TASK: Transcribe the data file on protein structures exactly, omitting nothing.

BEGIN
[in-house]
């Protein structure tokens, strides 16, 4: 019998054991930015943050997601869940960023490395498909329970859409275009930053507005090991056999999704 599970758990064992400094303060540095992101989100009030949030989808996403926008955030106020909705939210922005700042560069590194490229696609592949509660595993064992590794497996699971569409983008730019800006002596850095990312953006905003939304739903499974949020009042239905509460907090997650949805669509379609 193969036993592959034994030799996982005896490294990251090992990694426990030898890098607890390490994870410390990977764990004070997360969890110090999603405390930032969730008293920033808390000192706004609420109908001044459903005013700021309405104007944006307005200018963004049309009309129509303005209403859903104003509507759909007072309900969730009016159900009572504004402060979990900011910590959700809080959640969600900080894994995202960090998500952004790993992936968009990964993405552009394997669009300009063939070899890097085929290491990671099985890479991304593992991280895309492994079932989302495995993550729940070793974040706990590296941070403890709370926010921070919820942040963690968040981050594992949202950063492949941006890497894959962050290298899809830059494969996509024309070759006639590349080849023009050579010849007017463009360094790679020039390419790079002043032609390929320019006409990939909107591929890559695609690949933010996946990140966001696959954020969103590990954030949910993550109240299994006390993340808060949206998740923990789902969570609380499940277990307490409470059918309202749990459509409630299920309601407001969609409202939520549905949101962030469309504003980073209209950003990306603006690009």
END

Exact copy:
[in-house]
């Protein structure tokens, strides 16, 4: 019998054991930015943050997601869940960023490395498909329970859409275009930053507005090991056999999704 599970758990064992400094303060540095992101989100009030949030989808996403926008955030106020909705939210922005700042560069590194490229696609592949509660595993064992590794497996699971569409983008730019800006002596850095990312953006905003939304739903499974949020009042239905509460907090997650949805669509379609 193969036993592959034994030799996982005896490294990251090992990694426990030898890098607890390490994870410390990977764990004070997360969890110090999603405390930032969730008293920033808390000192706004609420109908001044459903005013700021309405104007944006307005200018963004049309009309129509303005209403859903104003509507759909007072309900969730009016159900009572504004402060979990900011910590959700809080959640969600900080894994995202960090998500952004790993992936968009990964993405552009394997669009300009063939070899890097085929290491990671099985890479991304593992991280895309492994079932989302495995993550729940070793974040706990590296941070403890709370926010921070919820942040963690968040981050594992949202950063492949941006890497894959962050290298899809830059494969996509024309070759006639590349080849023009050579010849007017463009360094790679020039390419790079002043032609390929320019006409990939909107591929890559695609690949933010996946990140966001696959954020969103590990954030949910993550109240299994006390993340808060949206998740923990789902969570609380499940277990307490409470059918309202749990459509409630299920309601407001969609409202939520549905949101962030469309504003980073209209950003990306603006690009």